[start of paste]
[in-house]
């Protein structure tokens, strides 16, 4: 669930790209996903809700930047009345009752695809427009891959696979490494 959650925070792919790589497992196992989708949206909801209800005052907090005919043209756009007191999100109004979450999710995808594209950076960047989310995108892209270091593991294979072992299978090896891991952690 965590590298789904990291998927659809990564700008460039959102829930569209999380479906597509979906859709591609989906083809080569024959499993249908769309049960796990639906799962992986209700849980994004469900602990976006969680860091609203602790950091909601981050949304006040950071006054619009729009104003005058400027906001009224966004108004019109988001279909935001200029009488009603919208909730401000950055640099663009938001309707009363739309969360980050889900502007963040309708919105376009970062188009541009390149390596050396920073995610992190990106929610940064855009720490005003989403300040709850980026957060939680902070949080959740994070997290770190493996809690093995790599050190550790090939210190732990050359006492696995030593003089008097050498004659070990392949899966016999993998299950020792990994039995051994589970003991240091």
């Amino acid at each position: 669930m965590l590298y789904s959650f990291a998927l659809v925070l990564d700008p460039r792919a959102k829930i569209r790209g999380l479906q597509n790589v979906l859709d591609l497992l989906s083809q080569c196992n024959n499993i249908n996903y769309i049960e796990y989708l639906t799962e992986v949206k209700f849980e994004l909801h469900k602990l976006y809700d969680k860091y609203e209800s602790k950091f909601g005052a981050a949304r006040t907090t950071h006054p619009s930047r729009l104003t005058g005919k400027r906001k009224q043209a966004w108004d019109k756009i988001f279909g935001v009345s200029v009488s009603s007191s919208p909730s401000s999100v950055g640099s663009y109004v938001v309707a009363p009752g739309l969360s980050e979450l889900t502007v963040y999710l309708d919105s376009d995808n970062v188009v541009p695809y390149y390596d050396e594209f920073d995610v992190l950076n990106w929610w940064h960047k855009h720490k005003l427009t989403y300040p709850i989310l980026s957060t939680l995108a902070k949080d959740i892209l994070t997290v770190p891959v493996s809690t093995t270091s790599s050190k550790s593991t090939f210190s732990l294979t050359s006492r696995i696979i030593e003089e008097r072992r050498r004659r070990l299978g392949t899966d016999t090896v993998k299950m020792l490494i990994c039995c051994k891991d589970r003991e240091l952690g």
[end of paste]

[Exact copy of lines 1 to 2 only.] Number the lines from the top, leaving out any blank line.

[in-house]
């Protein structure tokens, strides 16, 4: 669930790209996903809700930047009345009752695809427009891959696979490494 959650925070792919790589497992196992989708949206909801209800005052907090005919043209756009007191999100109004979450999710995808594209950076960047989310995108892209270091593991294979072992299978090896891991952690 965590590298789904990291998927659809990564700008460039959102829930569209999380479906597509979906859709591609989906083809080569024959499993249908769309049960796990639906799962992986209700849980994004469900602990976006969680860091609203602790950091909601981050949304006040950071006054619009729009104003005058400027906001009224966004108004019109988001279909935001200029009488009603919208909730401000950055640099663009938001309707009363739309969360980050889900502007963040309708919105376009970062188009541009390149390596050396920073995610992190990106929610940064855009720490005003989403300040709850980026957060939680902070949080959740994070997290770190493996809690093995790599050190550790090939210190732990050359006492696995030593003089008097050498004659070990392949899966016999993998299950020792990994039995051994589970003991240091």